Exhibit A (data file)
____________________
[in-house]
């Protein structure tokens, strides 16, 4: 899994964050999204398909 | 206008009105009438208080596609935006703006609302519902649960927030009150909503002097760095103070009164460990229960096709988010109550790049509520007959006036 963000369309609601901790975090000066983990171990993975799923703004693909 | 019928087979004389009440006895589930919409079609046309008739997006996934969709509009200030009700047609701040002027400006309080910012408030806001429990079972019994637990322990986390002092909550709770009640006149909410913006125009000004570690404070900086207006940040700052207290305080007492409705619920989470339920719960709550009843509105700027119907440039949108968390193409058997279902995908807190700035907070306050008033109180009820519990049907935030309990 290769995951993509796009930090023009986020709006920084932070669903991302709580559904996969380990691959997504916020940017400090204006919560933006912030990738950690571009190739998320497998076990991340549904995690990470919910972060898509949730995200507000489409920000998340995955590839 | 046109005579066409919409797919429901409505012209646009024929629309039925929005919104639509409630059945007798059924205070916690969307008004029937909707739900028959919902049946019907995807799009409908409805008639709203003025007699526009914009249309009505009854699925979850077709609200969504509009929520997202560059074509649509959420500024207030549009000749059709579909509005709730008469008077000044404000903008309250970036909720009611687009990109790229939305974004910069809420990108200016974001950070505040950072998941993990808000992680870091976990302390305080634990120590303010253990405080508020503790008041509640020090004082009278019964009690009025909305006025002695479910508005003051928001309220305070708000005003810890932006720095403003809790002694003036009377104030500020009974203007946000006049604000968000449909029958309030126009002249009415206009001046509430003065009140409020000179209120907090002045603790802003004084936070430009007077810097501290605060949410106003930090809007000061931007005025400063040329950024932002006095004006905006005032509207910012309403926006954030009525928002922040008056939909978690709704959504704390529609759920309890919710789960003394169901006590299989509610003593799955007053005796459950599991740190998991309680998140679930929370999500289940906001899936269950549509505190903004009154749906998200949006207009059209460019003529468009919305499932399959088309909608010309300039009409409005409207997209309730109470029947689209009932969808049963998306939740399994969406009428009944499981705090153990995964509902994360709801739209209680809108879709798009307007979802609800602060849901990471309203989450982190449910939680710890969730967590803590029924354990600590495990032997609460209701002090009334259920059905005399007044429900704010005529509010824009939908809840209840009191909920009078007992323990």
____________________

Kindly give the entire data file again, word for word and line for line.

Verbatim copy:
[in-house]
């Protein structure tokens, strides 16, 4: 899994964050999204398909 | 206008009105009438208080596609935006703006609302519902649960927030009150909503002097760095103070009164460990229960096709988010109550790049509520007959006036 963000369309609601901790975090000066983990171990993975799923703004693909 | 019928087979004389009440006895589930919409079609046309008739997006996934969709509009200030009700047609701040002027400006309080910012408030806001429990079972019994637990322990986390002092909550709770009640006149909410913006125009000004570690404070900086207006940040700052207290305080007492409705619920989470339920719960709550009843509105700027119907440039949108968390193409058997279902995908807190700035907070306050008033109180009820519990049907935030309990 290769995951993509796009930090023009986020709006920084932070669903991302709580559904996969380990691959997504916020940017400090204006919560933006912030990738950690571009190739998320497998076990991340549904995690990470919910972060898509949730995200507000489409920000998340995955590839 | 046109005579066409919409797919429901409505012209646009024929629309039925929005919104639509409630059945007798059924205070916690969307008004029937909707739900028959919902049946019907995807799009409908409805008639709203003025007699526009914009249309009505009854699925979850077709609200969504509009929520997202560059074509649509959420500024207030549009000749059709579909509005709730008469008077000044404000903008309250970036909720009611687009990109790229939305974004910069809420990108200016974001950070505040950072998941993990808000992680870091976990302390305080634990120590303010253990405080508020503790008041509640020090004082009278019964009690009025909305006025002695479910508005003051928001309220305070708000005003810890932006720095403003809790002694003036009377104030500020009974203007946000006049604000968000449909029958309030126009002249009415206009001046509430003065009140409020000179209120907090002045603790802003004084936070430009007077810097501290605060949410106003930090809007000061931007005025400063040329950024932002006095004006905006005032509207910012309403926006954030009525928002922040008056939909978690709704959504704390529609759920309890919710789960003394169901006590299989509610003593799955007053005796459950599991740190998991309680998140679930929370999500289940906001899936269950549509505190903004009154749906998200949006207009059209460019003529468009919305499932399959088309909608010309300039009409409005409207997209309730109470029947689209009932969808049963998306939740399994969406009428009944499981705090153990995964509902994360709801739209209680809108879709798009307007979802609800602060849901990471309203989450982190449910939680710890969730967590803590029924354990600590495990032997609460209701002090009334259920059905005399007044429900704010005529509010824009939908809840209840009191909920009078007992323990």